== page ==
After working as an independent obstetrician and gynecologist in the area for the past 10 years, Dr. Seema Nayak has joined the Care for Her team at MCHC Health Centers.
For years, Nayak operated a private practice, delivered babies, and performed surgeries at Adventist Health Ukiah Valley, but as other obstetrical providers retired or moved away from the area, Nayak was left without a partner, requiring her to be on-call for her patients day and night without a break.
Rural areas all over the country are struggling to attract and keep medical providers, especially obstetricians. According to the American College of Obstetricians and Gynecologists,
50 percent of US counties do not have an ob-gyn, and more than half of women in rural communities live more than 30 minutes away from a hospital offering perinatal services.
As Nayak considered her options, she did not want to abandon the community she considered her second home. “Before I burned out, I wanted to make a change that would allow me to stay here,” she explained.
Nayak came from a medical family in India and growing up, she saw first-hand what happened in poor, rural areas without enough medical care for women. She decided early to pursue a medical degree in hopes of reducing the health disparities between classes and to empower women to make informed choices about their bodies.
After Nayak finished her medical residency at the University of Toledo in Ohio, she was interested in moving to the San Francisco Bay Area but when an opportunity in Ukiah came open, it piqued her interest. “To be honest, I had never heard of Mendocino County,” she said. I had to look it up on a map. Now, however, she says “the size and speed of Ukiah is less stressful than the Bay Area, and I love the pace and quality of life here.”
At her private practice, Nayak provided the full spectrum of ob-gyn care, including handling routine visits and low-risk deliveries. She performed many types of procedures including Cesarean sections, hysteroscopic surgeries, laparoscopies, and hysterectomies. She also worked with patients to diagnose and manage pelvic floor issues, abnormal bleeding, perimenopausal symptoms, and menopause.
Over the years, she had gotten to know many of the certified nurse-midwives at Care for Her, but it was not until the pandemic that she began working more closely with them to support patients in the hospital. It was a great informal partnership, so they decided to make it official.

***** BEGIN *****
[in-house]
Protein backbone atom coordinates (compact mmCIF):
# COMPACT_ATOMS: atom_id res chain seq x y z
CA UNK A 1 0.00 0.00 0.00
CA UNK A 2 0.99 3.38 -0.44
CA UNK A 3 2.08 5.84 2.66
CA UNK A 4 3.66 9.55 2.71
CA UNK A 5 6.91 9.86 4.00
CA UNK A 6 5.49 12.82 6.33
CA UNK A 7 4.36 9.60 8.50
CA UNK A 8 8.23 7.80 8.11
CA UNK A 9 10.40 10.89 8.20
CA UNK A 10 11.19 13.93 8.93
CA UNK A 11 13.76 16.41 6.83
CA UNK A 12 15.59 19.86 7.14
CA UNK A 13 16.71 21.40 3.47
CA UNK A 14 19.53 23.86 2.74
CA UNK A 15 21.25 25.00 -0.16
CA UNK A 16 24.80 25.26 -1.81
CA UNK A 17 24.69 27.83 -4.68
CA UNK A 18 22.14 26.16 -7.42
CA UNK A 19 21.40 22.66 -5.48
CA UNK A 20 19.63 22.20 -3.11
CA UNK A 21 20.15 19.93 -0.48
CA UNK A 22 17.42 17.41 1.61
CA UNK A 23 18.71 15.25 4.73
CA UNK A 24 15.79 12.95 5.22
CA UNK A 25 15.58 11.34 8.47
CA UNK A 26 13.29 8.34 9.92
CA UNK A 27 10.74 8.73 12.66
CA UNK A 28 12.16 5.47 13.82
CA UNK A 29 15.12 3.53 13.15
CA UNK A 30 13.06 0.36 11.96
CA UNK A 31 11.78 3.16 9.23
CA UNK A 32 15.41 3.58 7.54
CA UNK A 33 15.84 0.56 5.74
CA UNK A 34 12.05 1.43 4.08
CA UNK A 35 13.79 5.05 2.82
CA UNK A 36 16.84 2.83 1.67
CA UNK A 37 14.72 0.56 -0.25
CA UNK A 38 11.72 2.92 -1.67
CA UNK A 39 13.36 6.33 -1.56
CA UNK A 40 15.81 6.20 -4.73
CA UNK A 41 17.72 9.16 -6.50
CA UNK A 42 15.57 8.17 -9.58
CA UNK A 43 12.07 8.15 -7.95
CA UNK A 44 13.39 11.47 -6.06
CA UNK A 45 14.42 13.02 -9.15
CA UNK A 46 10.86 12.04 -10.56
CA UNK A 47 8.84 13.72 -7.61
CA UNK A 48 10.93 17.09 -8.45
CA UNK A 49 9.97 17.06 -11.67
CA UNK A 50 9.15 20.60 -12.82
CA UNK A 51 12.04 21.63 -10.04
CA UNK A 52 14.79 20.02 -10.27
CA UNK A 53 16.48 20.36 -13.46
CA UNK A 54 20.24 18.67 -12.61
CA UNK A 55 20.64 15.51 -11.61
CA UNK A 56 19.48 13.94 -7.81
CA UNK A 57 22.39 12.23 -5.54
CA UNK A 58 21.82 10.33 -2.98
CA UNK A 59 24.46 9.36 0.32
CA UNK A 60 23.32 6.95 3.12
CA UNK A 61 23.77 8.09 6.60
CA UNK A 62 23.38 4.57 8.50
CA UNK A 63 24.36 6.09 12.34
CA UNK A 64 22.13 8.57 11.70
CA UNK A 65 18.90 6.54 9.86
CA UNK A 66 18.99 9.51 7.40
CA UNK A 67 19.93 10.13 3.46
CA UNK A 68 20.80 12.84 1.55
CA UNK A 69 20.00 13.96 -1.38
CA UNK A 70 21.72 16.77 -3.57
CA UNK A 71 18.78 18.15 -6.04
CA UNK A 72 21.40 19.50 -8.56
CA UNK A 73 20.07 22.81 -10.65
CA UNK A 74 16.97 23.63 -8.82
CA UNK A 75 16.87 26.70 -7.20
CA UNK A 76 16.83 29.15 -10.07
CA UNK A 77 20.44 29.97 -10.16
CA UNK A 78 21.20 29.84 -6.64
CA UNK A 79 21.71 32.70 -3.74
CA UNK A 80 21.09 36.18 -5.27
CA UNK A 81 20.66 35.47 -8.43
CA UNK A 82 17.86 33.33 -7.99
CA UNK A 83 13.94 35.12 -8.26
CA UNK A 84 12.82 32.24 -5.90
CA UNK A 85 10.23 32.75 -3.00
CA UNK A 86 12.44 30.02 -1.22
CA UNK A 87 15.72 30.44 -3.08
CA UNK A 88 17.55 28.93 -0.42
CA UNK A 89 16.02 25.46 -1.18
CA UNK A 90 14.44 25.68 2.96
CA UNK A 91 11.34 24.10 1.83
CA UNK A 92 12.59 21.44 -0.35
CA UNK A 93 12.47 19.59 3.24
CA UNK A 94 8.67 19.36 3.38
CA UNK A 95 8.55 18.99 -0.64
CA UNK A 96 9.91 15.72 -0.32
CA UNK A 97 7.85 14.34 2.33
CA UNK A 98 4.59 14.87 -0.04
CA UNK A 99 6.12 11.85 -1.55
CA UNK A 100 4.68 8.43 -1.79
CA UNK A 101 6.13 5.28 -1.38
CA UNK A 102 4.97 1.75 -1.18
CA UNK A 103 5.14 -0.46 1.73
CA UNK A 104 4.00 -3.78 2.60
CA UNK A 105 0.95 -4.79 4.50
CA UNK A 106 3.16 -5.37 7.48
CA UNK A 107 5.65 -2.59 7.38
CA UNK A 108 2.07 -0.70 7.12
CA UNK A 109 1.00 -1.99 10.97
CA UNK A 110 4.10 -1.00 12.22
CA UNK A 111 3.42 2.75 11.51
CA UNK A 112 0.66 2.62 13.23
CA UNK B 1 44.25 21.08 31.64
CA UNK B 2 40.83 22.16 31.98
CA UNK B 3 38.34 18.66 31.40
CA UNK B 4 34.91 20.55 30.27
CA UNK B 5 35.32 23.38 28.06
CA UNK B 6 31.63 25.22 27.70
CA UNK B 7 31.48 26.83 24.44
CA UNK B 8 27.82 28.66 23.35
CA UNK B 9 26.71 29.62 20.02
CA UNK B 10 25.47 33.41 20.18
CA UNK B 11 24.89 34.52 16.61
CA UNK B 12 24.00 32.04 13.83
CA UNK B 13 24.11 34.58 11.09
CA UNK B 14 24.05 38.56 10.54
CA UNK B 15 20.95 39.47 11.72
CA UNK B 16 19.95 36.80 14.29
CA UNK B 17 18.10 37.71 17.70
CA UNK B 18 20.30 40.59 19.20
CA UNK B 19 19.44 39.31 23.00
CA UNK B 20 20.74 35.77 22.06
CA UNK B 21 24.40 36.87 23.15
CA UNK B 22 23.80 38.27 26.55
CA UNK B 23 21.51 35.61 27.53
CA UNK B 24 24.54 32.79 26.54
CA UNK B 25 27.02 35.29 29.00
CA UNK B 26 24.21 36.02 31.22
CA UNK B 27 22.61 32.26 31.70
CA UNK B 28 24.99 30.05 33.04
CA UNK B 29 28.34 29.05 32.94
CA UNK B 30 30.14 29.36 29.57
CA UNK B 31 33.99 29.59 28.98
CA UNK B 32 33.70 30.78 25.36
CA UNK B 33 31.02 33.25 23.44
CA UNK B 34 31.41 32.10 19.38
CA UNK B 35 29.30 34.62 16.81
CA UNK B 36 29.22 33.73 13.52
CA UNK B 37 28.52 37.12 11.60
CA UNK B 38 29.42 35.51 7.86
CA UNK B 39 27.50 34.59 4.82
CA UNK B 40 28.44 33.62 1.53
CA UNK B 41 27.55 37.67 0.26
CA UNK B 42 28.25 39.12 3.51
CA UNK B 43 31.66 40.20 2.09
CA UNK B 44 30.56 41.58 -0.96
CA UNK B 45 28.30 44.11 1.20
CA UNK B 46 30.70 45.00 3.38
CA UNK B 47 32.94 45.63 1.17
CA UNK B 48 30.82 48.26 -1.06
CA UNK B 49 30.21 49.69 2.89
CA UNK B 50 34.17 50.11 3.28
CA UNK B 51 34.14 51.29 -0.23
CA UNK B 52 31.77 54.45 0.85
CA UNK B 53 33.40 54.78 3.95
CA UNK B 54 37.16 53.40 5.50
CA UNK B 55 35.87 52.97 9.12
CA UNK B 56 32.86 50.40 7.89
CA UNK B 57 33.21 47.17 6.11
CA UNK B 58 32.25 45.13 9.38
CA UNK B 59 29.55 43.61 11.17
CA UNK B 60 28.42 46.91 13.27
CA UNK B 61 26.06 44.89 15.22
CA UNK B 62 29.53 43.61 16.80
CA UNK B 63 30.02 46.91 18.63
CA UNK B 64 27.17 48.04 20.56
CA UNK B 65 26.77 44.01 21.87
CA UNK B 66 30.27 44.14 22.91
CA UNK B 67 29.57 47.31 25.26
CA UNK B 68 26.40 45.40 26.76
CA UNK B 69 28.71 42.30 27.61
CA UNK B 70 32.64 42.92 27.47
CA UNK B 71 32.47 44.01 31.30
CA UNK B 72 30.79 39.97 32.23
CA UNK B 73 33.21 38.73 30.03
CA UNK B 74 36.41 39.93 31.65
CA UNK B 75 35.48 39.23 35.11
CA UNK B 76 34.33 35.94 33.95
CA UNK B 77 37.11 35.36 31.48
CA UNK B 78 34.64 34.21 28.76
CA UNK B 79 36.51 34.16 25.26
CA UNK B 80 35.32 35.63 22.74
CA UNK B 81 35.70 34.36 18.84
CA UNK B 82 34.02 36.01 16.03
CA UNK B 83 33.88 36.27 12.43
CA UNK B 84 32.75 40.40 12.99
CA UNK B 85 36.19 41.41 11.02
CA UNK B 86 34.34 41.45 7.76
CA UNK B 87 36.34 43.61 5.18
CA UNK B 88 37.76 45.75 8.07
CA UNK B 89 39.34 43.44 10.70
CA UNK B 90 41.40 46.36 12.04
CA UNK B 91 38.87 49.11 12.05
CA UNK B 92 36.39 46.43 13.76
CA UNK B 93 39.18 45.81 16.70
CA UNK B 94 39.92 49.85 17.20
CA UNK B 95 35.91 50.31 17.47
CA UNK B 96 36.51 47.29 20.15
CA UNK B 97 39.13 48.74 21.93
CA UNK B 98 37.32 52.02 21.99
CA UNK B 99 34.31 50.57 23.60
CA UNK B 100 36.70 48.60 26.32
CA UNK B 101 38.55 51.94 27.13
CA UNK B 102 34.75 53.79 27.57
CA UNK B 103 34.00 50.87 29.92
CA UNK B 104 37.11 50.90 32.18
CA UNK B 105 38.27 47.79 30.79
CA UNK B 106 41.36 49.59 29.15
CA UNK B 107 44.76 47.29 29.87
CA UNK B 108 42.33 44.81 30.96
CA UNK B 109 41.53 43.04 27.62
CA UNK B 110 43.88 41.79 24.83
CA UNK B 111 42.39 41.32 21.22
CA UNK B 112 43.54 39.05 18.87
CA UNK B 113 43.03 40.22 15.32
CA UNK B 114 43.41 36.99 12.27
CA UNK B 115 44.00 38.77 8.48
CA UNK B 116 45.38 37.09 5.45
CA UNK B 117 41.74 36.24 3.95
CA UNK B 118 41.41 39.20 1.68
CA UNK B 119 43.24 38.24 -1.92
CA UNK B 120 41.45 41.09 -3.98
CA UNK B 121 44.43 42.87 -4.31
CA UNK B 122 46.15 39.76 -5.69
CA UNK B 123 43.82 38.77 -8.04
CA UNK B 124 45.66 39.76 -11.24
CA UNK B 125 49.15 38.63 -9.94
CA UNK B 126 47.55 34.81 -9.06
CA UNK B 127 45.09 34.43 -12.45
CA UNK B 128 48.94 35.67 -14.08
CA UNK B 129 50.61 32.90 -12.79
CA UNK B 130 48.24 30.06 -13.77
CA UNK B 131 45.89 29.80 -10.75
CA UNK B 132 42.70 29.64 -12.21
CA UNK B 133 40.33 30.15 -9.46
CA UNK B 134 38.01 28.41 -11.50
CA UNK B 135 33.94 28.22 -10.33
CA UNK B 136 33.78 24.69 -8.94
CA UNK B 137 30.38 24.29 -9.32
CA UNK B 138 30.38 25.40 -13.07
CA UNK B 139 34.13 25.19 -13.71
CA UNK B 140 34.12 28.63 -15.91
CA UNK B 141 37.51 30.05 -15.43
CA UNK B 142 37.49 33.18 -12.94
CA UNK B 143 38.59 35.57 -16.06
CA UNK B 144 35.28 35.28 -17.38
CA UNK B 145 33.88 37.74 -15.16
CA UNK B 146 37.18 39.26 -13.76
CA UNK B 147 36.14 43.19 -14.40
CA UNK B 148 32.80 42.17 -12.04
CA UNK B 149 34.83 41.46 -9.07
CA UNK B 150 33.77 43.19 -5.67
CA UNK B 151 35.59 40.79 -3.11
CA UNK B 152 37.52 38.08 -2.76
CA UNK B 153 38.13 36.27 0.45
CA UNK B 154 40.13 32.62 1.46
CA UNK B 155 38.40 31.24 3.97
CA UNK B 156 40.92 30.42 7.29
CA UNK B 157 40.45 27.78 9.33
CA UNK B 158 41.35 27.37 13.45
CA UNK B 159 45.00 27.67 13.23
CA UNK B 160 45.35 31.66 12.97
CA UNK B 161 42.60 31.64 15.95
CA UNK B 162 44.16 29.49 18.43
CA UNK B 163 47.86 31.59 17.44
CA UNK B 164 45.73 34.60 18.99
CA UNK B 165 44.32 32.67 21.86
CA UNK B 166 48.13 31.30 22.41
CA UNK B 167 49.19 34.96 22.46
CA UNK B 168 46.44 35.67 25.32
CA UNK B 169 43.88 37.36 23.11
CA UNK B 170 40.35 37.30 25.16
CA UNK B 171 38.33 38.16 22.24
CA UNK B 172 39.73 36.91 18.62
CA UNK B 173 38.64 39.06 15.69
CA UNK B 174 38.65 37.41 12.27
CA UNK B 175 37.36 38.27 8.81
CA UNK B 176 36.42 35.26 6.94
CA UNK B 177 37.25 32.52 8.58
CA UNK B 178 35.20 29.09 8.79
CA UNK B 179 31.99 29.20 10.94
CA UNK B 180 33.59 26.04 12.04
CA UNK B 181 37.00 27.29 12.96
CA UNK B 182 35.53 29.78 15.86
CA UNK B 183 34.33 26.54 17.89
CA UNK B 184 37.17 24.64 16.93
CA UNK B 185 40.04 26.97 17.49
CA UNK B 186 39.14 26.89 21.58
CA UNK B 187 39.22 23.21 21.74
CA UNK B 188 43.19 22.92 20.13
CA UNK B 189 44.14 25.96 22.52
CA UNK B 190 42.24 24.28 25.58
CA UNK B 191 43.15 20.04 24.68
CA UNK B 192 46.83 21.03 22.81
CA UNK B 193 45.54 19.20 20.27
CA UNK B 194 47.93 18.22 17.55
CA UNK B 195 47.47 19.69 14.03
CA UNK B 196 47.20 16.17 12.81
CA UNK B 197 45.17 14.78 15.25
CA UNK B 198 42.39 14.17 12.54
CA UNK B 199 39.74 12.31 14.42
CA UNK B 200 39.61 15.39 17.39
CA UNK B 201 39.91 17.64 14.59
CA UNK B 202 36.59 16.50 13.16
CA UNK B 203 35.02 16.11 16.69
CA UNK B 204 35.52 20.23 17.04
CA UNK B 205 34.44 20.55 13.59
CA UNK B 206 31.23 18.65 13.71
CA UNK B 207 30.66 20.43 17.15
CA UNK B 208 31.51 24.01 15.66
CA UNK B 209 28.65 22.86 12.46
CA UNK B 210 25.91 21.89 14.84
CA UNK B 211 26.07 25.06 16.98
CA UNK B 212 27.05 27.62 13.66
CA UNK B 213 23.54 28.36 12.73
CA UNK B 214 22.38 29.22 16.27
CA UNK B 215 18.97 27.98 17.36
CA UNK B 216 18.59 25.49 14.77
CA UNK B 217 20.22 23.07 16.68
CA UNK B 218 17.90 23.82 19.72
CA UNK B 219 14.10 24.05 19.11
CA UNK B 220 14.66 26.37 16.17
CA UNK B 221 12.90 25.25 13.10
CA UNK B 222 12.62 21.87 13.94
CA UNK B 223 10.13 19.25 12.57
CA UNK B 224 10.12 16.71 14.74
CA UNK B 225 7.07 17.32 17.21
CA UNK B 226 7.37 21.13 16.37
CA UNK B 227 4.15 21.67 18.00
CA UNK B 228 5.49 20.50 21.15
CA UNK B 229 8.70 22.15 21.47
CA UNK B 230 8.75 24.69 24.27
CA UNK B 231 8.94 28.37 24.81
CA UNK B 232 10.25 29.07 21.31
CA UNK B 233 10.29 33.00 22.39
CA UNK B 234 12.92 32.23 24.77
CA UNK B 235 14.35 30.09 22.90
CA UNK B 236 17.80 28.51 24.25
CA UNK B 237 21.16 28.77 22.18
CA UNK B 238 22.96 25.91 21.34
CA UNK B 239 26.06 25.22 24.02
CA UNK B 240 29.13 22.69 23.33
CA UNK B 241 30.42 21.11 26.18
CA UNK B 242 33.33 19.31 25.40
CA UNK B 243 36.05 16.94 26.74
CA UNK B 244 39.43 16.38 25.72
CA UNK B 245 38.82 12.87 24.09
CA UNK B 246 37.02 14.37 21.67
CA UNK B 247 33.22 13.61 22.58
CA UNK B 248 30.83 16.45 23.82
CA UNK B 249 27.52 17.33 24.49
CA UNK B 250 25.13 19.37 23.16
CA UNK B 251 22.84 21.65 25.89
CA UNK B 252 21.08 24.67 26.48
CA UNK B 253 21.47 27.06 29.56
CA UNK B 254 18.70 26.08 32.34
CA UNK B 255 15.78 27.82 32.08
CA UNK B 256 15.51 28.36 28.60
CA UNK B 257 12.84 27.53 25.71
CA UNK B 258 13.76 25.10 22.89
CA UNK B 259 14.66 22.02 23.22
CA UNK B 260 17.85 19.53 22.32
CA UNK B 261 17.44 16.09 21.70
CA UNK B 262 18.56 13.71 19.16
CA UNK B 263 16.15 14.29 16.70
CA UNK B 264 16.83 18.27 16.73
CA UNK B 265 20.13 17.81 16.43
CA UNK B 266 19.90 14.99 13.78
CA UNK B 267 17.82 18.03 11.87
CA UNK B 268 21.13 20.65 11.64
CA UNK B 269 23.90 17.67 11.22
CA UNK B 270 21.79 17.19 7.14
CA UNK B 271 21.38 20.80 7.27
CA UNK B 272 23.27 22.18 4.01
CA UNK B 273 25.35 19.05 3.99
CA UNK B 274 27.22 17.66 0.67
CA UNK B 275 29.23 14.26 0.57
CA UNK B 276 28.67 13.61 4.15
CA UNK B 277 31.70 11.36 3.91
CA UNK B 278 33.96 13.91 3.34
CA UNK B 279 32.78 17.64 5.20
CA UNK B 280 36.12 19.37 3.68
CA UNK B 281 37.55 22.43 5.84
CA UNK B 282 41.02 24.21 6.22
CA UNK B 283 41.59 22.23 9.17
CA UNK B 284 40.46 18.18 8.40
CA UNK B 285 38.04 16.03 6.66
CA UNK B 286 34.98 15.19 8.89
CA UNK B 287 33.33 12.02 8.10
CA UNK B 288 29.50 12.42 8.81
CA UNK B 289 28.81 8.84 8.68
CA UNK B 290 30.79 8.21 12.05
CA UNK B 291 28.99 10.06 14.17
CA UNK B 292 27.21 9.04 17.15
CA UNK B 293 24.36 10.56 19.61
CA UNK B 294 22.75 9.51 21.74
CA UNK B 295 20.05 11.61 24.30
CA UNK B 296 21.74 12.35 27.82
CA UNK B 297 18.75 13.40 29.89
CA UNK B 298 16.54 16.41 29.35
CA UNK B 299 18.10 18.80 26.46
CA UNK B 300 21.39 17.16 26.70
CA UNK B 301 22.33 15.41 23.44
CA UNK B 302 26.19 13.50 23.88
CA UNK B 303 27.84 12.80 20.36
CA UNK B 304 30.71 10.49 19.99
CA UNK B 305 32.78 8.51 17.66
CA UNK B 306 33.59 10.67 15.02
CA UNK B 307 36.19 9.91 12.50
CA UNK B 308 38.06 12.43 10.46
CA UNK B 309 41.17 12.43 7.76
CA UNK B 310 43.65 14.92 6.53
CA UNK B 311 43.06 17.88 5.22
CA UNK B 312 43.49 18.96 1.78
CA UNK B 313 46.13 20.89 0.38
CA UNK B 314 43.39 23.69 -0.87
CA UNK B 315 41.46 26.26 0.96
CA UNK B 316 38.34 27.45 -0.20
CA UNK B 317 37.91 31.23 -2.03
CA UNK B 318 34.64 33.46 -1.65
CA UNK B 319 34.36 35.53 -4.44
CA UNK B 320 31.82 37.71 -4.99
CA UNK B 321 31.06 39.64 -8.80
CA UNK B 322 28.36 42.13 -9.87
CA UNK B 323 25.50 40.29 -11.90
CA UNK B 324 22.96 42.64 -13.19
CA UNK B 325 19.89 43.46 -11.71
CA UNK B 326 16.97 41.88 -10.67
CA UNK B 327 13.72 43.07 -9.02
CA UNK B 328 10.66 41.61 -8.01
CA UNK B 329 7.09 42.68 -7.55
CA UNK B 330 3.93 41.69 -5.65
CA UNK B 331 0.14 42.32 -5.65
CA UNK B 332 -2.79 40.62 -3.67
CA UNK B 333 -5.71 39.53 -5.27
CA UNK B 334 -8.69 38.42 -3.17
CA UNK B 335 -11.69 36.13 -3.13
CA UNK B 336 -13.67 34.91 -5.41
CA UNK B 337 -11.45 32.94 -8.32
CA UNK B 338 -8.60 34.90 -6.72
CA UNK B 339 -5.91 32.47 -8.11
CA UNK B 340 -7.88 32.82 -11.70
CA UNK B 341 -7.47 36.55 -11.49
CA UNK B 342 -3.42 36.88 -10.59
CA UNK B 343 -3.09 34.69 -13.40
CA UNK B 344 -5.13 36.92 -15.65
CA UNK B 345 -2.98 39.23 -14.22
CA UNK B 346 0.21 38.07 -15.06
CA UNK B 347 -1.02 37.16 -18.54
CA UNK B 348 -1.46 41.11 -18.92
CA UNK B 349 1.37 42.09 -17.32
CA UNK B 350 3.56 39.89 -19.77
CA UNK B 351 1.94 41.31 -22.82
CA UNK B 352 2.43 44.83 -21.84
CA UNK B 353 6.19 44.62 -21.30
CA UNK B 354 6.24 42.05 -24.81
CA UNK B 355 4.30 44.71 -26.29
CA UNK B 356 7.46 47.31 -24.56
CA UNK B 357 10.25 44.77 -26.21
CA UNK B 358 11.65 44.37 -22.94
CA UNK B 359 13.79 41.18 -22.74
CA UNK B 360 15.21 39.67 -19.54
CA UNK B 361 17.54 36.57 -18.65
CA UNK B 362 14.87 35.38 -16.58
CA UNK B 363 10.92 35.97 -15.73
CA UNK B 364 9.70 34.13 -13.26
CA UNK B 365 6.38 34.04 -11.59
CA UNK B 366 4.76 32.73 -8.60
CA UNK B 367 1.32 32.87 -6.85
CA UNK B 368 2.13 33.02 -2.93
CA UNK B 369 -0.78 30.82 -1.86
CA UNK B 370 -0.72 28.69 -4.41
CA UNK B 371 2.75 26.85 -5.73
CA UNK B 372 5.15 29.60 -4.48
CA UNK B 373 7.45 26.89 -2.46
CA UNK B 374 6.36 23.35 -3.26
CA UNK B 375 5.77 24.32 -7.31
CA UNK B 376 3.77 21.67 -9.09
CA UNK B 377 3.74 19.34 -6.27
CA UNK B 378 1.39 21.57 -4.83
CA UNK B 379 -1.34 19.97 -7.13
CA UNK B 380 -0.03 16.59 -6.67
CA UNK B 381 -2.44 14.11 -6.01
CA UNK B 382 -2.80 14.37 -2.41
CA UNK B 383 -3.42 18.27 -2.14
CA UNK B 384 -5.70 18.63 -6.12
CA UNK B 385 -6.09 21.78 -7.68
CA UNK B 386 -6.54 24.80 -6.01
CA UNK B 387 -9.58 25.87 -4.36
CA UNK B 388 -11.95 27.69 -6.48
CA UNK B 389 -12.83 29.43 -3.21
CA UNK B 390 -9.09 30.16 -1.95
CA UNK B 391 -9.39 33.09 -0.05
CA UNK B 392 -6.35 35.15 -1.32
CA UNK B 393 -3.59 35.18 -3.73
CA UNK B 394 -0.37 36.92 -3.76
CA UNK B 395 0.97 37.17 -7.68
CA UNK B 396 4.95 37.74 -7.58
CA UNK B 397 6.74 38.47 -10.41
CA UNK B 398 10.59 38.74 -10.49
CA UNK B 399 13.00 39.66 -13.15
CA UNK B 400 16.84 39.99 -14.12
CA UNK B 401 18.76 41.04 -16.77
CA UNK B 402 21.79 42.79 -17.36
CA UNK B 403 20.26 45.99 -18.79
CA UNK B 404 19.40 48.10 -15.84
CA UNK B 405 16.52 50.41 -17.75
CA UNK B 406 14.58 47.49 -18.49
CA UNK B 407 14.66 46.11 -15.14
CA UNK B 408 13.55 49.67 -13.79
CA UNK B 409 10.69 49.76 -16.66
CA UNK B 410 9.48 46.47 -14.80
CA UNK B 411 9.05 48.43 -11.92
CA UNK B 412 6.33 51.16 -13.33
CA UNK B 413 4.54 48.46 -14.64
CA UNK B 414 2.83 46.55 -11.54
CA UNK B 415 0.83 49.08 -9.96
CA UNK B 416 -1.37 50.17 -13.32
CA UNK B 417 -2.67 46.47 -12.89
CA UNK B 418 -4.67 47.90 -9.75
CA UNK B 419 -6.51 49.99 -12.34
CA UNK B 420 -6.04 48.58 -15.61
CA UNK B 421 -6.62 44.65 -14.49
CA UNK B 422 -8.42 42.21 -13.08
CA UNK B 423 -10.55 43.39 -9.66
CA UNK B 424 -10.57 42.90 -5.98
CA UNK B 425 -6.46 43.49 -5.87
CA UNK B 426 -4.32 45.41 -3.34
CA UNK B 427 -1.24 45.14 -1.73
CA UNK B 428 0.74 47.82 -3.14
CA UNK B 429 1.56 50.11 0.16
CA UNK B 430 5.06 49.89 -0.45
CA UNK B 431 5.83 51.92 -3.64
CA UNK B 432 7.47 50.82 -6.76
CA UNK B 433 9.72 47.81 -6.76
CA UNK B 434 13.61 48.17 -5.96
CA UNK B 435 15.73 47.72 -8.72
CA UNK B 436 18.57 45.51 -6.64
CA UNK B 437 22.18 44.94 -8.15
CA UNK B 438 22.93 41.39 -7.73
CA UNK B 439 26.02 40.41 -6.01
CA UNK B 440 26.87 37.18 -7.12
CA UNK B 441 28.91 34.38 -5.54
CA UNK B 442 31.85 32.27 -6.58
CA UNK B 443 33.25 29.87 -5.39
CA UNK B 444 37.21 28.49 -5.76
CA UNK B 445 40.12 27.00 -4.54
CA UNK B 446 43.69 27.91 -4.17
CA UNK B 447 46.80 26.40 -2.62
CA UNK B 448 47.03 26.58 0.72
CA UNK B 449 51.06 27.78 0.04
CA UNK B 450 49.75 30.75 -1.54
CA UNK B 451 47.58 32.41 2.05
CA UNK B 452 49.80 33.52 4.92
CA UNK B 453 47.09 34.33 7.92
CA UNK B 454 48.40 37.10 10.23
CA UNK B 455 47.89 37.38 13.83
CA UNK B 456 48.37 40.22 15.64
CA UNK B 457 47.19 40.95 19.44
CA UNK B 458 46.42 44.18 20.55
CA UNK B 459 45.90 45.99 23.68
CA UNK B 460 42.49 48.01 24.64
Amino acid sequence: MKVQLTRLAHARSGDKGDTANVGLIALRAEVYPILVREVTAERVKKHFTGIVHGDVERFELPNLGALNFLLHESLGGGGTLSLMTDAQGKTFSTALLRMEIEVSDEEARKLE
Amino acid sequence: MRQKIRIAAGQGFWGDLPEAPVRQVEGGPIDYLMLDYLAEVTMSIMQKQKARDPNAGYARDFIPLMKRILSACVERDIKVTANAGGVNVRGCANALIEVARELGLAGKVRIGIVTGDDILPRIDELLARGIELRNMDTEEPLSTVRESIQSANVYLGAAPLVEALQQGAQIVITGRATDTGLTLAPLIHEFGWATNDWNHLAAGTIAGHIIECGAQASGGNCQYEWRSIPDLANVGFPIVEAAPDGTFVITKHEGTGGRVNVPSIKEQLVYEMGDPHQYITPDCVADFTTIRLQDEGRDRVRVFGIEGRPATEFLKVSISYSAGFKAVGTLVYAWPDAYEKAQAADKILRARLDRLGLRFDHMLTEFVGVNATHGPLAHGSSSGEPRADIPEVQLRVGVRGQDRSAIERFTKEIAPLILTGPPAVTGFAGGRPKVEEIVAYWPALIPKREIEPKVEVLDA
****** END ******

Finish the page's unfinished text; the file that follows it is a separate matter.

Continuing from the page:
As a physician at Care for Her, Nayak says she is “surrounded and supported by a team, and I can complement the midwives by focusing on high-risk situations and emergencies. Together we are able to provide excellent care for the community.”
One of the reasons Nayak is so passionate about caring for high-risk patients is because she had a complicated pregnancy herself that required her to be on bedrest. “That really changed my personal and professional outlook,” she said. “I can really empathize with people experiencing infertility as well as complicated pregnancies.”
Also, as a woman of color, she feels she can relate to her patients who belong to racial minority groups. She said, “As a person of color, I feel strongly about equalizing the balance.” In the US, Black women are three times more likely to die from a pregnancy-related cause than white women, for example. The good news is, a number of studies have shown that when a minority patient is treated by a minority doctor, they tend to have better health outcomes. Today, there are more Black, brown, and Indigenous doctors than ever.
Nayak feels strongly about women having the ability to plan their pregnancies. This includes preparing one’s body and being able to choose the timing through access to contraception. She usually recommends long-acting reversible contraception such as intrauterine devices (IUDs) for people who wish to avoid pregnancy, because they are highly effective and less prone to failure when compared to interventions that require daily attention. “Outcomes are better for everyone when a pregnancy is planned,” she explained. “Having children too close together increases a lot of risks, as does having a child if you aren’t mentally, physically, or financially ready.”
Nayak says she is happy to be part of a team that provides continuity of care to all patients, something that is “more and more rare in rural communities like ours.” Care for Her is part of MCHC Health Centers, which includes Hillside Health Center and Dora Street Health Center in Ukiah, Little Lake Health Center in Willits and Lakeview Health Center in Lakeport. It is a community-based and patient-directed organization that provides comprehensive primary healthcare services as well as supportive services such as education and translation that promote access to healthcare.